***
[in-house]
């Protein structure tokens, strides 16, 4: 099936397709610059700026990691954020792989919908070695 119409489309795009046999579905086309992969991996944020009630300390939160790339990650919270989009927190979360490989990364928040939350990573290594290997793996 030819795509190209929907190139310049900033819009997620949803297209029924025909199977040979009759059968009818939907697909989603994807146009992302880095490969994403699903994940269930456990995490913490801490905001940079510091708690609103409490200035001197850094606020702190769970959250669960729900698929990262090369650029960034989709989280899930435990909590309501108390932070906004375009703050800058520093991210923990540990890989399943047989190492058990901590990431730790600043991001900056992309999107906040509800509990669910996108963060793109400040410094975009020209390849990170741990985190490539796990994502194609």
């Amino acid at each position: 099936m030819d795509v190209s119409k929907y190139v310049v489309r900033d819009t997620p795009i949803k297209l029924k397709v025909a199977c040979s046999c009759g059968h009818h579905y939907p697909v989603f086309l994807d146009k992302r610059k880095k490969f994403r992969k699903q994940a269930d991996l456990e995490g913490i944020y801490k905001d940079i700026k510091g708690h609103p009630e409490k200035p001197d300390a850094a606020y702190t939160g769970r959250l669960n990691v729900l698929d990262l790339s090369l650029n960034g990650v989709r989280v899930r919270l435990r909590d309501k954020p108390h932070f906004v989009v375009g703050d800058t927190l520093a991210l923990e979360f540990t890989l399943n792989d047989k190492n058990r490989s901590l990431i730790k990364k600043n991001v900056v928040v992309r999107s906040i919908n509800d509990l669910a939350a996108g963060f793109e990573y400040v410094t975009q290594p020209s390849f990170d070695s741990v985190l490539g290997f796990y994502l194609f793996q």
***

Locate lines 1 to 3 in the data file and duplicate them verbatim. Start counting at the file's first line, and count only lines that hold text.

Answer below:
[in-house]
């Protein structure tokens, strides 16, 4: 099936397709610059700026990691954020792989919908070695 119409489309795009046999579905086309992969991996944020009630300390939160790339990650919270989009927190979360490989990364928040939350990573290594290997793996 030819795509190209929907190139310049900033819009997620949803297209029924025909199977040979009759059968009818939907697909989603994807146009992302880095490969994403699903994940269930456990995490913490801490905001940079510091708690609103409490200035001197850094606020702190769970959250669960729900698929990262090369650029960034989709989280899930435990909590309501108390932070906004375009703050800058520093991210923990540990890989399943047989190492058990901590990431730790600043991001900056992309999107906040509800509990669910996108963060793109400040410094975009020209390849990170741990985190490539796990994502194609």
């Amino acid at each position: 099936m030819d795509v190209s119409k929907y190139v310049v489309r900033d819009t997620p795009i949803k297209l029924k397709v025909a199977c040979s046999c009759g059968h009818h579905y939907p697909v989603f086309l994807d146009k992302r610059k880095k490969f994403r992969k699903q994940a269930d991996l456990e995490g913490i944020y801490k905001d940079i700026k510091g708690h609103p009630e409490k200035p001197d300390a850094a606020y702190t939160g769970r959250l669960n990691v729900l698929d990262l790339s090369l650029n960034g990650v989709r989280v899930r919270l435990r909590d309501k954020p108390h932070f906004v989009v375009g703050d800058t927190l520093a991210l923990e979360f540990t890989l399943n792989d047989k190492n058990r490989s901590l990431i730790k990364k600043n991001v900056v928040v992309r999107s906040i919908n509800d509990l669910a939350a996108g963060f793109e990573y400040v410094t975009q290594p020209s390849f990170d070695s741990v985190l490539g290997f796990y994502l194609f793996q």